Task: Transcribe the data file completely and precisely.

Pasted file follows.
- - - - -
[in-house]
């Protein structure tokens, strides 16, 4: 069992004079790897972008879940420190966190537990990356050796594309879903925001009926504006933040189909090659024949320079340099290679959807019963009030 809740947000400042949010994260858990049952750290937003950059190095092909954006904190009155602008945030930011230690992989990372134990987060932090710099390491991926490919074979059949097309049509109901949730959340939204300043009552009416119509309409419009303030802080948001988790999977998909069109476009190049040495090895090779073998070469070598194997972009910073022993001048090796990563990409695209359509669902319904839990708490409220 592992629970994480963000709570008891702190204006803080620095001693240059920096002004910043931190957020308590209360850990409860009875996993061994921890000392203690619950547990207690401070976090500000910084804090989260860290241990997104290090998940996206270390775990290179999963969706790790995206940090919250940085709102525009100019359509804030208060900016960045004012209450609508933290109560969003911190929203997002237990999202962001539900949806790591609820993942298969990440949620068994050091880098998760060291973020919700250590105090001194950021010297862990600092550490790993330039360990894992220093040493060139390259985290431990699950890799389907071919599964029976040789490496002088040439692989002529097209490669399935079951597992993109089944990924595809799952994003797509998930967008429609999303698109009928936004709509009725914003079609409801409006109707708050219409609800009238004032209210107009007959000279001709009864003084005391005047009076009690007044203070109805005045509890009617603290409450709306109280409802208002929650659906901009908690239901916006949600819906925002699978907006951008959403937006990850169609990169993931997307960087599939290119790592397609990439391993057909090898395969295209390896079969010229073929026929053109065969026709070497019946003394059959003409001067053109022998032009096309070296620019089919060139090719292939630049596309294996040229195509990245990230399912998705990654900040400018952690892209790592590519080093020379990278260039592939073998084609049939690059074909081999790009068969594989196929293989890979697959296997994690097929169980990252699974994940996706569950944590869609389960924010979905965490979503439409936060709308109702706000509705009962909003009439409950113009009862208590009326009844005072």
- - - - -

[in-house]
């Protein structure tokens, strides 16, 4: 069992004079790897972008879940420190966190537990990356050796594309879903925001009926504006933040189909090659024949320079340099290679959807019963009030 809740947000400042949010994260858990049952750290937003950059190095092909954006904190009155602008945030930011230690992989990372134990987060932090710099390491991926490919074979059949097309049509109901949730959340939204300043009552009416119509309409419009303030802080948001988790999977998909069109476009190049040495090895090779073998070469070598194997972009910073022993001048090796990563990409695209359509669902319904839990708490409220 592992629970994480963000709570008891702190204006803080620095001693240059920096002004910043931190957020308590209360850990409860009875996993061994921890000392203690619950547990207690401070976090500000910084804090989260860290241990997104290090998940996206270390775990290179999963969706790790995206940090919250940085709102525009100019359509804030208060900016960045004012209450609508933290109560969003911190929203997002237990999202962001539900949806790591609820993942298969990440949620068994050091880098998760060291973020919700250590105090001194950021010297862990600092550490790993330039360990894992220093040493060139390259985290431990699950890799389907071919599964029976040789490496002088040439692989002529097209490669399935079951597992993109089944990924595809799952994003797509998930967008429609999303698109009928936004709509009725914003079609409801409006109707708050219409609800009238004032209210107009007959000279001709009864003084005391005047009076009690007044203070109805005045509890009617603290409450709306109280409802208002929650659906901009908690239901916006949600819906925002699978907006951008959403937006990850169609990169993931997307960087599939290119790592397609990439391993057909090898395969295209390896079969010229073929026929053109065969026709070497019946003394059959003409001067053109022998032009096309070296620019089919060139090719292939630049596309294996040229195509990245990230399912998705990654900040400018952690892209790592590519080093020379990278260039592939073998084609049939690059074909081999790009068969594989196929293989890979697959296997994690097929169980990252699974994940996706569950944590869609389960924010979905965490979503439409936060709308109702706000509705009962909003009439409950113009009862208590009326009844005072």